Routines

Dear Marshall,

I miss your old nighttime routine. It was complicated, but it was also kind of fun. Here’s how it went.

First, bedtime must be announced. We find that it goes better if you know that bedtime is coming soon. It’s not good to just spring it on you.

Next, the teeth must be brushed and the hippopotamus washed. The hippo is a little plastic bath toy that came with a set of bath products. It’s your favorite toy right now. You bring it to bed with you, but before he goes to bed, he must be washed in the sink.

Then we have to change your diaper and put you in your jam-jammies. You can’t decide between your monkey jammies and your car jammies. If I try to go all-monkey, you scream, “Car!” And if I try to go all-car, you scream, “Gockey!” So I’ve been putting you in your gockey top and your car bottoms.

Then come the books. I always give you a number of books that I’m willing to read for you before bed. You always ignore it. You put all of your books in a stack, hemming and hawing over the order, behaving as if you fully expect me to read them all.

After reading one or two books more than planned, I announce that it’s time to get into bed, and I turn out the light. I learned this from your dad. There is no clearer sign of intent than turning off the light. Sometimes you still throw a fit, but most of the time you crawl into bed.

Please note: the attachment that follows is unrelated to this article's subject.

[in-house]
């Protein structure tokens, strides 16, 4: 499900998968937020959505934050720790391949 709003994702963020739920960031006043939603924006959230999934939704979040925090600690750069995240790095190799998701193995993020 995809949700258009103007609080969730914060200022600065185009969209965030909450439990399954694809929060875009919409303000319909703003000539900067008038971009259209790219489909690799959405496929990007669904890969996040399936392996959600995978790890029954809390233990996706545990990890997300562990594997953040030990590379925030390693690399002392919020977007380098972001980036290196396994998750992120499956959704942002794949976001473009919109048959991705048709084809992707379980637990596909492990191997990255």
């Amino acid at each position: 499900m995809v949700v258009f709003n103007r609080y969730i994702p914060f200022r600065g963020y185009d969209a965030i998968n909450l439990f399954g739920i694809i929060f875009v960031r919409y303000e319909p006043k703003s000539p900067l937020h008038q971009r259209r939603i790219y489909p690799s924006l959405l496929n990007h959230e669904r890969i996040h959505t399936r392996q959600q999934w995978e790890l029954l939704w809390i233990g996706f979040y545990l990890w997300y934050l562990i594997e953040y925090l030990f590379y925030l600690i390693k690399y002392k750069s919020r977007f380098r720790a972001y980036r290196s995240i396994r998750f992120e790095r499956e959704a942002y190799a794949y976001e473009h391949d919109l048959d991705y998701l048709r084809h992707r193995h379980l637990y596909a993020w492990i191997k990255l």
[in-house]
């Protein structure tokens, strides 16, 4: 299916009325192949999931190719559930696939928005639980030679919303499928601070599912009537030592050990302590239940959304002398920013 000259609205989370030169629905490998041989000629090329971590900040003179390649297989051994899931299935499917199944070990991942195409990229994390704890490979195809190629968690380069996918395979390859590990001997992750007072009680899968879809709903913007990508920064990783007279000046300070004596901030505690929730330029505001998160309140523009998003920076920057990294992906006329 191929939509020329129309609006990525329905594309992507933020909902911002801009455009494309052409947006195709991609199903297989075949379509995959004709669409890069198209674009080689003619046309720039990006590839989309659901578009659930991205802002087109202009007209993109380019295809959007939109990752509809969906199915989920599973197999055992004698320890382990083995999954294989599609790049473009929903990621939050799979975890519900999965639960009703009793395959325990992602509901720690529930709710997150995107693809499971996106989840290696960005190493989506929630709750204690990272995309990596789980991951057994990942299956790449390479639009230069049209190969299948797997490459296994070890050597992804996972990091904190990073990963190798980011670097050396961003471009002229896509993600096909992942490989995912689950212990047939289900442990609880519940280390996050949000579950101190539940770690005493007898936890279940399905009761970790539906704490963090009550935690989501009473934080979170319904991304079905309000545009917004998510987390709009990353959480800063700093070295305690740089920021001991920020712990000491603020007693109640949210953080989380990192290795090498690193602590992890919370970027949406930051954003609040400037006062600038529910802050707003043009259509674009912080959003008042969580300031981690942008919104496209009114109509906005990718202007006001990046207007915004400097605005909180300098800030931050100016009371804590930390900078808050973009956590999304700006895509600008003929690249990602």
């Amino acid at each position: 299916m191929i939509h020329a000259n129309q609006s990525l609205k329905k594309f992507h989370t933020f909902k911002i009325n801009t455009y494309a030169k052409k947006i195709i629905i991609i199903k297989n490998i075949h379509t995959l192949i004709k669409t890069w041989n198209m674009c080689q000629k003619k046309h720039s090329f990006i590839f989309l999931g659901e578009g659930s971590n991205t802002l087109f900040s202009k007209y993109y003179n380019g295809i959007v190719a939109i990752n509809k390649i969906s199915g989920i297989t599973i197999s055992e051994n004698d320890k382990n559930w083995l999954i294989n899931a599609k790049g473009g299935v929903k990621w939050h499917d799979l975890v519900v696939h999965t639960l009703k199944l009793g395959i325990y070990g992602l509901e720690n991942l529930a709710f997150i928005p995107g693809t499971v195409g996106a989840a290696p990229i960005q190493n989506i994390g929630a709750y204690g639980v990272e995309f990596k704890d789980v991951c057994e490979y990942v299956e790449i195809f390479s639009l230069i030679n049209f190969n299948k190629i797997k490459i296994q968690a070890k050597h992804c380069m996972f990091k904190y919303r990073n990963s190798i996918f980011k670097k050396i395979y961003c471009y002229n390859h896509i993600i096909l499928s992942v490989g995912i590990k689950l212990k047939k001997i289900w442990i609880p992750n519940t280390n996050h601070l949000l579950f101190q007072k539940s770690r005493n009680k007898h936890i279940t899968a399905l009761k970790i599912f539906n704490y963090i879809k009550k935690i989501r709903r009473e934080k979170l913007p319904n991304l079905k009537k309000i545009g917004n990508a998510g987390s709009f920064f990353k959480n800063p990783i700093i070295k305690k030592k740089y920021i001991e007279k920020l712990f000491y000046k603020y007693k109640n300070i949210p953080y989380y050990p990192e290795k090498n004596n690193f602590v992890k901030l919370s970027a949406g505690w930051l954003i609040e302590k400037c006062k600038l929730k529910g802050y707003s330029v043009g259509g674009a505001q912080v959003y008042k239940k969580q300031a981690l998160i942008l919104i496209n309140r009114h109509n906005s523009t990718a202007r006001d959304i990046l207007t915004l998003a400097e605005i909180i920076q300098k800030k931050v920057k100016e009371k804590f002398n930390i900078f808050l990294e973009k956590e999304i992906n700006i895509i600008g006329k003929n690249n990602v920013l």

Then it’s time to say, “Night-night!” I have to kiss not only you, but also the hippo, and sometimes also the stuffed bear. And usually once isn’t enough. I have to kiss everyone repeatedly. Sometimes I even make the bear and the hippo kiss. That makes you giggle. How I love to get those giggles out of you!

That’s how it used to go. Lately, you haven’t insisted on washing the hippo, and you wear whichever jammies I put on you. The trick is to get you to stop moving long enough to change your diaper and put your jammies on! You run around and around. Sometimes you hand me the bells and insist I sing “Jingle Bells” so you can do your “dance.” You use that and the books as your primary stalling tactics, but you have also learned that time-honored tactic practiced by millions of children before you: the glass of water. If your father and I are both there to put you to sleep, we joke about how you’re such a staller. Well, bedtime wouldn’t be quite so much fun if you didn’t drag it out, one way or another.

Love,

Mom

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